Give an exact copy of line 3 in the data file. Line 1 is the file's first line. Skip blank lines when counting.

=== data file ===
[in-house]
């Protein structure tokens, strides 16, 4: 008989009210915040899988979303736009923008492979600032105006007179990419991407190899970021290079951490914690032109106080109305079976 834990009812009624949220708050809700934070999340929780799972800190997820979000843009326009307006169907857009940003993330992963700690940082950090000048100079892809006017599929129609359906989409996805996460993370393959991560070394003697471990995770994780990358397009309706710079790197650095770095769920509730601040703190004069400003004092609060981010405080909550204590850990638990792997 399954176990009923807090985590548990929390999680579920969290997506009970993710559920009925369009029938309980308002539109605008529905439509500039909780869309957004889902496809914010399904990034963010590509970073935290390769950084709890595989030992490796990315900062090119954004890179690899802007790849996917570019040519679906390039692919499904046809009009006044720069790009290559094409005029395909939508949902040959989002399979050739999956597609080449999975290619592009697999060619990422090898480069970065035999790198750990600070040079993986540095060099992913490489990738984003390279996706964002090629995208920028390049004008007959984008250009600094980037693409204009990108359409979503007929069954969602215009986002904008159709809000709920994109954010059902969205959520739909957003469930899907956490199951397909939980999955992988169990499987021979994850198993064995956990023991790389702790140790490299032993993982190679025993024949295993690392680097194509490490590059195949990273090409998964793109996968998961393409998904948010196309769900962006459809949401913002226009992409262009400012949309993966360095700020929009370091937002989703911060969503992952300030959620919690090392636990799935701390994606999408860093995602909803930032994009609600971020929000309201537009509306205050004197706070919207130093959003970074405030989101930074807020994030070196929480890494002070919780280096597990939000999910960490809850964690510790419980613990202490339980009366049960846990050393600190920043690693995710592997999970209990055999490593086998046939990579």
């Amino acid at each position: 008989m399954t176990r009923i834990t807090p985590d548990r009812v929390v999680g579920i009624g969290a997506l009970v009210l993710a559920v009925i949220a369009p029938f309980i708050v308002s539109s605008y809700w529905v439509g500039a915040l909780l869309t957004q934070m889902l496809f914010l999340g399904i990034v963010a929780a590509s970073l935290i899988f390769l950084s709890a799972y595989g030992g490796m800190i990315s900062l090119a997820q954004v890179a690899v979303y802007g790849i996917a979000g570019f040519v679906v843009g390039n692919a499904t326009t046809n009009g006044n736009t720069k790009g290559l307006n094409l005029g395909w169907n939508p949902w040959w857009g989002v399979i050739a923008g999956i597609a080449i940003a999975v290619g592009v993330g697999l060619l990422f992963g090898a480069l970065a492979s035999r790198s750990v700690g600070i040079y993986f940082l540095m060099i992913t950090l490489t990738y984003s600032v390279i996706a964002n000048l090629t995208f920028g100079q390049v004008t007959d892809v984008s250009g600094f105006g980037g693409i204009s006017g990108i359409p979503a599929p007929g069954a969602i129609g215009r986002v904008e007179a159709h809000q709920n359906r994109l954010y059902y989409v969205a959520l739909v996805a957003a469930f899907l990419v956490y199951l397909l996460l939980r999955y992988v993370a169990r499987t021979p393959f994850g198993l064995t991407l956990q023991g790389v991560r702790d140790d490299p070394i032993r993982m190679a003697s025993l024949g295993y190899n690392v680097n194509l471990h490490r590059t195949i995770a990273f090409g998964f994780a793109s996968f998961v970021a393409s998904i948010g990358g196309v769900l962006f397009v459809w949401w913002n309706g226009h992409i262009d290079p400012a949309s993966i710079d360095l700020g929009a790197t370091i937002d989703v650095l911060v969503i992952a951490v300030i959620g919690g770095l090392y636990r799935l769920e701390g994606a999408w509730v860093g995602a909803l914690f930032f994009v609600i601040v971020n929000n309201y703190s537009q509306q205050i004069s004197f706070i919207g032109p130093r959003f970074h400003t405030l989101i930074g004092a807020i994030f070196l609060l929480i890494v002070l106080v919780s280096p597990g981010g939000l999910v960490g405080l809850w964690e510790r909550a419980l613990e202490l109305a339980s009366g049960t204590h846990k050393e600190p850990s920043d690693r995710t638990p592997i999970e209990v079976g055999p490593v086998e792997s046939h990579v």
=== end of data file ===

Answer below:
């Amino acid at each position: 008989m399954t176990r009923i834990t807090p985590d548990r009812v929390v999680g579920i009624g969290a997506l009970v009210l993710a559920v009925i949220a369009p029938f309980i708050v308002s539109s605008y809700w529905v439509g500039a915040l909780l869309t957004q934070m889902l496809f914010l999340g399904i990034v963010a929780a590509s970073l935290i899988f390769l950084s709890a799972y595989g030992g490796m800190i990315s900062l090119a997820q954004v890179a690899v979303y802007g790849i996917a979000g570019f040519v679906v843009g390039n692919a499904t326009t046809n009009g006044n736009t720069k790009g290559l307006n094409l005029g395909w169907n939508p949902w040959w857009g989002v399979i050739a923008g999956i597609a080449i940003a999975v290619g592009v993330g697999l060619l990422f992963g090898a480069l970065a492979s035999r790198s750990v700690g600070i040079y993986f940082l540095m060099i992913t950090l490489t990738y984003s600032v390279i996706a964002n000048l090629t995208f920028g100079q390049v004008t007959d892809v984008s250009g600094f105006g980037g693409i204009s006017g990108i359409p979503a599929p007929g069954a969602i129609g215009r986002v904008e007179a159709h809000q709920n359906r994109l954010y059902y989409v969205a959520l739909v996805a957003a469930f899907l990419v956490y199951l397909l996460l939980r999955y992988v993370a169990r499987t021979p393959f994850g198993l064995t991407l956990q023991g790389v991560r702790d140790d490299p070394i032993r993982m190679a003697s025993l024949g295993y190899n690392v680097n194509l471990h490490r590059t195949i995770a990273f090409g998964f994780a793109s996968f998961v970021a393409s998904i948010g990358g196309v769900l962006f397009v459809w949401w913002n309706g226009h992409i262009d290079p400012a949309s993966i710079d360095l700020g929009a790197t370091i937002d989703v650095l911060v969503i992952a951490v300030i959620g919690g770095l090392y636990r799935l769920e701390g994606a999408w509730v860093g995602a909803l914690f930032f994009v609600i601040v971020n929000n309201y703190s537009q509306q205050i004069s004197f706070i919207g032109p130093r959003f970074h400003t405030l989101i930074g004092a807020i994030f070196l609060l929480i890494v002070l106080v919780s280096p597990g981010g939000l999910v960490g405080l809850w964690e510790r909550a419980l613990e202490l109305a339980s009366g049960t204590h846990k050393e600190p850990s920043d690693r995710t638990p592997i999970e209990v079976g055999p490593v086998e792997s046939h990579v």